Rookie of the Year is one of the finest kids’ baseball movies ever created. The 1993 picture chronicling 12-year-old Henry Rowengartner’s meteoric rise from below-average Little Leaguer to dominant Chicago Cubs pitcher inspired countless youths to intentionally break their arms in hopes of the tendons healing a “little too tightly.”
A stacked roster of acting talent including a young Thomas Ian Nicholas, a salisbury steak-loving Gary Busey, a gregarious John Candy and a delightfully eccentric Daniel Stern shine. Watching Wrigley Field transform from a helpless den of despair to a vibrant and victorious house of winning correctly imagined a world that would actually come to be a few decades later.
Baseball traditionalists can still appreciate the way director Stern and producer Robert Harper handled the on-field action — one really buys it when Rowengartner mows down Bobby Bonilla, Pedro Guerrero and Barry Bonds during a montage — the interpersonal relationships in the locker room, and the conflict among team management.
Sure, there are liberties taken because, well, it’s for kids and Hollywood has to make the American pastime dramatic and compelling for the mass market. Like the glossed over problem of Major League Baseball allowing a pre-teen to play and the seemingly rigged way Rowengarnter came to play for his beloved hometown team.
But one thing that has always bothered me — and a question that was brought back via a recent viewing on MLB Network — is how the Cubs snatched victory from the jaws of defeat in the big cinematic final game — presumably for the NL East crown — against the villainous New York Mets.
Upon taking the field for the top of the ninth inning to close things out, Rowengartner slips on a baseball and falls onto his miracle arm, somehow reversing the blessed curse and sapping himself of all talent. It is harrowing.
The 12-year-old, reeling, intentionally walks the first Mets hitter before calling his entire infield to the mound and devising a creative, trickery-fueled strategy which they immediately embrace.
Here’s where things get controversial. Rowengartner calls for the hidden ball trick and sends his first baseman, played by future Scrubs janitor Neil Flynn to the bag with the ball in tow. The suddenly-human pitcher proceeds to grab the rosin bag and step onto the mound. It is unclear but it appears he may also toe the rubber.
This, under Rule 8.05 (i), would be a balk and the runner would be granted second base.
(i) The pitcher, without having the ball, stands on or astride the pitcher’s plate or while off the plate, he feints a pitch;
Rowengartner also violates Rule 8.02 (e) by holding the rosin bag in his glove as a decoy.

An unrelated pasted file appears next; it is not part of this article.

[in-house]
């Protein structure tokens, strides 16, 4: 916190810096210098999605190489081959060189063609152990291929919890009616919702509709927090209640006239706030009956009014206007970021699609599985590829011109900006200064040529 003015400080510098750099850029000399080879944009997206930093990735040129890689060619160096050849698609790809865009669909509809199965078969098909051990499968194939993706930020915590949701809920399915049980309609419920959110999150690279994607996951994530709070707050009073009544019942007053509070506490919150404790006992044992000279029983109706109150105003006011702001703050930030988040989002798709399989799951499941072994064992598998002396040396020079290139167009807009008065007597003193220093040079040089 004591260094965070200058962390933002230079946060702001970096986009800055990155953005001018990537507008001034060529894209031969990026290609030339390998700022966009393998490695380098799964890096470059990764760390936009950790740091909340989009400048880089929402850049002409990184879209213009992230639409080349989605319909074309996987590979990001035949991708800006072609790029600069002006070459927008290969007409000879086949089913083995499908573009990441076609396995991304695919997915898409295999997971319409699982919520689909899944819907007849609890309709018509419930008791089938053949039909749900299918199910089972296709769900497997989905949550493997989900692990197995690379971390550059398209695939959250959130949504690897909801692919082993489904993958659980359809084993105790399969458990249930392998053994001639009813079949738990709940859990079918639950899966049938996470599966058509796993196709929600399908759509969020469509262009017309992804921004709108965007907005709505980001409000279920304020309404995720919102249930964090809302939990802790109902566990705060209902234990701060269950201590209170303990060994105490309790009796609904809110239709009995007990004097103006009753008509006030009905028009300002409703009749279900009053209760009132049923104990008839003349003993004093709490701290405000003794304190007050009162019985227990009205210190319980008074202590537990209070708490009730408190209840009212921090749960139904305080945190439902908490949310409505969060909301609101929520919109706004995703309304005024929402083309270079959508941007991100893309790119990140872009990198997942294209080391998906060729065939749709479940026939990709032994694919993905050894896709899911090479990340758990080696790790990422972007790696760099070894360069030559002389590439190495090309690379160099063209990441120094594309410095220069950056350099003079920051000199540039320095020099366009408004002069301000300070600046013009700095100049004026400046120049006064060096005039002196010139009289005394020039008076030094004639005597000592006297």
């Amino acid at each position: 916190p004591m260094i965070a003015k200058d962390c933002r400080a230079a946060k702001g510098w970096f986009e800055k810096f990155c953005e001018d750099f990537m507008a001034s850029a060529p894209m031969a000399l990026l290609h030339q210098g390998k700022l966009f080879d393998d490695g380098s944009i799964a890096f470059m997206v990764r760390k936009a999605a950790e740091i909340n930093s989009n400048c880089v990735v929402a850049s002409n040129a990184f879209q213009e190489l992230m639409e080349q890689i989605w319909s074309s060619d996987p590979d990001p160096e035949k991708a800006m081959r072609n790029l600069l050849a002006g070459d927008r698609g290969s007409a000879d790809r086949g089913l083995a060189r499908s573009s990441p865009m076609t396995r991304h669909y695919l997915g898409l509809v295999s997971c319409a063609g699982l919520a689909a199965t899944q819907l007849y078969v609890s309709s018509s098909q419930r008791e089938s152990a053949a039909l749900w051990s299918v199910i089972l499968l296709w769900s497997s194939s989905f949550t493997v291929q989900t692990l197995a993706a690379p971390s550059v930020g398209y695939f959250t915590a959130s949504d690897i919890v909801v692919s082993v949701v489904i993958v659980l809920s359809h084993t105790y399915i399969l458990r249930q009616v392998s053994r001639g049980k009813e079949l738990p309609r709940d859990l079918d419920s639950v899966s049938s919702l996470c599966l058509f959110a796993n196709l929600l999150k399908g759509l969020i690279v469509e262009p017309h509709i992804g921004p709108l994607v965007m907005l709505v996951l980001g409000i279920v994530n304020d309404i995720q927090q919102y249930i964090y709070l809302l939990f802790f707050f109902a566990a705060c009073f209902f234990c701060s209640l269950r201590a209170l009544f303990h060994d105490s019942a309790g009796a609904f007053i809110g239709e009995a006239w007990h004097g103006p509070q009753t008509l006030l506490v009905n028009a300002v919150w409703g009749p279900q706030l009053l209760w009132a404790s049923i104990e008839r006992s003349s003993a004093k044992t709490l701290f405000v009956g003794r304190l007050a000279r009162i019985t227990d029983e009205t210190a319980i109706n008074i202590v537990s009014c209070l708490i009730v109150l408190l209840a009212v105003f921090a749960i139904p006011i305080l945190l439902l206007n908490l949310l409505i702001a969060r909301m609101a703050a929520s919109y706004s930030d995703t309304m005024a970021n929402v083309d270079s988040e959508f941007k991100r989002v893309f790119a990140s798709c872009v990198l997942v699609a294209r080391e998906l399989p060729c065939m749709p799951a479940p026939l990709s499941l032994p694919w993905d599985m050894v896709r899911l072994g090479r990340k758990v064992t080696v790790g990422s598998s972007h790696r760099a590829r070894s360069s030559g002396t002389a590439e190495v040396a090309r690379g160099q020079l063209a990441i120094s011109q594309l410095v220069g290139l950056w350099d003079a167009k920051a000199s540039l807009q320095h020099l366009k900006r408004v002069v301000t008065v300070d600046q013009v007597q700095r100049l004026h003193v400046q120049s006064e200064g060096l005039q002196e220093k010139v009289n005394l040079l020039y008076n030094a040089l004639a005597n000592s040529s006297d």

(e) The umpire shall be sole judge on whether any portion of this rule has been violated. All umpires shall carry with them one official rosin bag. The umpire in chief is responsible for placing the rosin bag on the ground back of the pitcher’s plate. If at any time the ball hits the rosin bag it is in play. In the case of rain or wet field, the umpire may instruct the pitcher to carry the rosin bag in his hip pocket. A pitcher may use the rosin bag for the purpose of applying rosin to his bare hand or hands. Neither the pitcher nor any other player shall dust the ball with the rosin bag; neither shall the pitcher nor any other player be permitted to apply rosin from the bag to his glove or dust any part of his uniform with the rosin bag.
All four umpires somehow miss both violations and the Mets baserunner is tagged for the first out. As if that weren’t enough, Rowengartner than flaunts another rule to get the second out after a second intentional walk.
The crafty righthander, instead of taking the mound to face feared slugger Hedo, repeatedly taunts the new baserunner by dropping, kicking, and tossing the baseball in the air in an attempt to goad him into taking off for second. The mentally weak runner eventually bites and is tagged out by a sprinting Rowengartner as the Wrigley crowd rises to a fevered pitch.
Brilliant testament to the folly of hyper-masculinity? Yes.
Illegal? Depends on umpire’s discretion, per Rule 8.05 (c).
(c) Intentionally delay the game by throwing the ball to players other than the catcher, when the batter is in position, except in an attempt to retire a runner.
Technically, Rowengartner is a player other than the catcher, although it’s understandable for an umpire to give a little leeway considering the situation.
You know the rest of the story, Rowengartner fools Hedo with a slow pitch, then survives a tape-measure foul ball down the line before some motherly inspiration sets up a dramatic, floating final strike. Definitely a feel-good moment, especially when it’s revealed the Cubs go on to win the World Series.
But none of this does any good for the Mets, who should have played the game under protest after this series of unexplained and egregious missed calls by the umpiring crew.
Still a good movie, though.